This circuit always operates in Class A, so the auto bias method is okay. Voltage rating is 350 or 400 volts, so no problems here with a 24 volt supply.

The DN2535 has a max current of 500mA and 15W so would need to be paralleled up for an output stage driver. And I would not auto bias (unless always in Class A with a big step down ratio) so having to do a separate negative bias plus multiple devices somewhat increases the complexity and makes for a potential failure mode if the bias doesn't come up properly.

Using standard MOSFETS removal of the positive bias voltage effectively puts the amp into standby, which is a useful feature for energy savings when the amp is not in use.

Best wishes,
Susan.
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Old 10th September 2006, 06:26 PM   #979
Sheldon is offline Sheldon  United States
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Nice to see you here. I did try one channel with the regular Mosfets, the 801 driver, and an autoformer for the input. Got tunes out and sounded fine on a small speaker. I've got an RIAA project to finish first, but then I'll play some more with this one.

Quote:
Originally posted by Susan-Parker
I did look at these parts but as the standard mosfets are giving below 0.01% THD I didn't see the point of the additional complexity.
Susan.
By added complexity, I assume you mean the cascode idea. I was thinking of trying them in a low power version as a self biased sub for a mosfet. As for the point, yes you are correct, but hey this is just for fun.

Quote:
Originally posted by Susan-Parker
This circuit always operates in Class A, so the auto bias method is okay.
This amp is a little different to figure. Using the Lovaltech devices, what conditions would meet this requirement? I was looking at something on the order of 1amp bias current for a 10 volt supply and maybe a 2:1 output.

Sheldon
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Old 10th September 2006, 08:45 PM   #980
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Hi,

Quote:
Originally posted by Sheldon
Nice to see you here. I did try one channel with the regular Mosfets, the 801 driver, and an autoformer for the input. Got tunes out and sounded fine on a small speaker. I've got an RIAA project to finish first, but then I'll play some more with this one.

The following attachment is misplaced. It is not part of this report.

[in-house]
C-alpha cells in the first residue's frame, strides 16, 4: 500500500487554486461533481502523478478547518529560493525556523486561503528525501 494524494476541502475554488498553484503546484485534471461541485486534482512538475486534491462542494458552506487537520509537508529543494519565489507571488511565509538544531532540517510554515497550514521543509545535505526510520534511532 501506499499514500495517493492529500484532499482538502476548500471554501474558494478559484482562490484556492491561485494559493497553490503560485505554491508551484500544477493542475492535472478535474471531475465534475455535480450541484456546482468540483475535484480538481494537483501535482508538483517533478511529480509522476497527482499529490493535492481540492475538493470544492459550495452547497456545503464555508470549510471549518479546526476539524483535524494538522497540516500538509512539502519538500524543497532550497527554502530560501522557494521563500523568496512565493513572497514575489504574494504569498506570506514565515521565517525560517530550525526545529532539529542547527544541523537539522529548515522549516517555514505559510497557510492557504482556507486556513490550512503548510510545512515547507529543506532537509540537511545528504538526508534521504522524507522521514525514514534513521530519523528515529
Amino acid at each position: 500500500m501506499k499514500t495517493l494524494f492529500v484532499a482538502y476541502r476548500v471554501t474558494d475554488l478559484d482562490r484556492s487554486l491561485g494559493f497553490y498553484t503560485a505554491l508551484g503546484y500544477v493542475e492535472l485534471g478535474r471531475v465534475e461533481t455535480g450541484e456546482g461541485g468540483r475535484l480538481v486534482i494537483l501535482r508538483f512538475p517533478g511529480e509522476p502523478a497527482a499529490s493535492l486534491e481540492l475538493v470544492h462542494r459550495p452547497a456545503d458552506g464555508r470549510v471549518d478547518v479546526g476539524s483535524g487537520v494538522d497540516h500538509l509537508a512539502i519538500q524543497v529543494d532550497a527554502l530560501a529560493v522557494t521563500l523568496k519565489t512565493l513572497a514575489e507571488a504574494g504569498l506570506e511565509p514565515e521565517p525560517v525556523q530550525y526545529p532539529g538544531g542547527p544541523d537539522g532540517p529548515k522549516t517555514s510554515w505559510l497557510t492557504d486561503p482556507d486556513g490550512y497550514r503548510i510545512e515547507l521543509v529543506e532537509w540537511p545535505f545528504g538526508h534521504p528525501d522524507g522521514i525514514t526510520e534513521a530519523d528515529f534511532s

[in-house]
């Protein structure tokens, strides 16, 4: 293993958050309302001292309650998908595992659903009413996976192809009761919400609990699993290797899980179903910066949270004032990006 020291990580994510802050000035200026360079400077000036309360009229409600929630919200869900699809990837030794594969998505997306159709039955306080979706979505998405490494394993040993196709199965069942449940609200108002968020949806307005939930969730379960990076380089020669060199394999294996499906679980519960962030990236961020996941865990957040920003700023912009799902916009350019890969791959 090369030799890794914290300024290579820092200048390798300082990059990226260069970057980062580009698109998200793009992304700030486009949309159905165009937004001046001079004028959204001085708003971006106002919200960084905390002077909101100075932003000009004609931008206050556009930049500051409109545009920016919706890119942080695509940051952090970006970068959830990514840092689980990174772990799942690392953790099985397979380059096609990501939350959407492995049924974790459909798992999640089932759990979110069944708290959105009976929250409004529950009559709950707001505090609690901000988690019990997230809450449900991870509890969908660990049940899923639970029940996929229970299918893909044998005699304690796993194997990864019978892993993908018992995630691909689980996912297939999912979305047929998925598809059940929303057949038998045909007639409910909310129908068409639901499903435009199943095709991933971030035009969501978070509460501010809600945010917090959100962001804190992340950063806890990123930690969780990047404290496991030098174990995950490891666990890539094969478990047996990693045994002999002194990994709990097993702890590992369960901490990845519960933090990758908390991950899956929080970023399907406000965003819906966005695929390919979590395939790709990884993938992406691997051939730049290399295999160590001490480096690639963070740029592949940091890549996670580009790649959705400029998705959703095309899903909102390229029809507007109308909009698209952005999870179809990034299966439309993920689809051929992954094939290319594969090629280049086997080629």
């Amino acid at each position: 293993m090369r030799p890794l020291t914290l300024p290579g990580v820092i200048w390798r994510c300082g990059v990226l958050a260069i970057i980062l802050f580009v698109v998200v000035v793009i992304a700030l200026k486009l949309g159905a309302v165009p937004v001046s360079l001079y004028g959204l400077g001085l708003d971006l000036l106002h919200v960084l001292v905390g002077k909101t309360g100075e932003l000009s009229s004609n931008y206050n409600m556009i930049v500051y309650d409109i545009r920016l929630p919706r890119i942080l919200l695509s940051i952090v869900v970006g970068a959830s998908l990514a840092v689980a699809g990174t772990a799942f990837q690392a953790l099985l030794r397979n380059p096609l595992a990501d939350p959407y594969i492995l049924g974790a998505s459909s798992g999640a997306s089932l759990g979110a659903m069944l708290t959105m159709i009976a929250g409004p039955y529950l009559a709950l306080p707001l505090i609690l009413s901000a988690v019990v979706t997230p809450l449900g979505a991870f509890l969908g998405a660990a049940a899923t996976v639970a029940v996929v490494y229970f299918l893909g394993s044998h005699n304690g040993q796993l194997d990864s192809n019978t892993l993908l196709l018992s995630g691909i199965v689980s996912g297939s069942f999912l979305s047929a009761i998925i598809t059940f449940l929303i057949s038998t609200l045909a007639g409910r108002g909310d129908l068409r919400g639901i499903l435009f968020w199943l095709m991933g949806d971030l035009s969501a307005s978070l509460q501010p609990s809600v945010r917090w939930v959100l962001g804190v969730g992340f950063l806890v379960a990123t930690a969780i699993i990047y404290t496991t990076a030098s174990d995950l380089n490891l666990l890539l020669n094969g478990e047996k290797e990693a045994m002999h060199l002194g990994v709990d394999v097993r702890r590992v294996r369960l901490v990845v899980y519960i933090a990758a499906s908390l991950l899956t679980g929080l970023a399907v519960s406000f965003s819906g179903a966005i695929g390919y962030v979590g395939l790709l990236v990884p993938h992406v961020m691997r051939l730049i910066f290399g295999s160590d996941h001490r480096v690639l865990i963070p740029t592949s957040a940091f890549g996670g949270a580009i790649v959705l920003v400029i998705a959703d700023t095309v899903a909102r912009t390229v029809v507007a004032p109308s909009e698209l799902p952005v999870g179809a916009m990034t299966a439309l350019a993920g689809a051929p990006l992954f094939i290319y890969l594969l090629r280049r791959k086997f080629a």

Thanks. Please let us know how you get on.

Quote:
By added complexity, I assume you mean the cascode idea. I was thinking of trying them in a low power version as a self biased sub for a mosfet. As for the point, yes you are correct, but hey this is just for fun.
Understood. And Agreed. This is hobby and DIY and meant to be relaxing etc. with personal enjoyment, satisfaction and learning.

Quote:
This amp is a little different to figure. Using the Lovaltech devices, what conditions would meet this requirement? I was looking at something on the order of 1amp bias current for a 10 volt supply and maybe a 2:1 output.
Sheldon
I would probably look at using a standard MOSFET to give a reasonably regulated 11.75 volt supply as the extra couple of volts will make a big difference to the output watts possible.

Note from my VMOS schematic that the gate zeners are reversed in polarity. And here should probably be reduced to 9 volts.

Also don't forget the current capability of the transformer windings, as with these high biases there will be some heating.

One of the problems seems to me to be the package as it isn't overly big for the types of currents and wattages proposed.

I know that it is theoretically capable of 65 watts but once one has derated at higher temperatures e.g 80 degrees C it is only about 30 watts and the package has a thermal resistance junction to case of 1.8 degrees/watt - compared to 0.69 for TO247

But high bias with low voltage is certainly one way to go.

Per STW34NB20 I use 750mA at 34 volts supply in my standard power stage.

Will be interested to hear how this version fairs.

Best wishes,
Susan.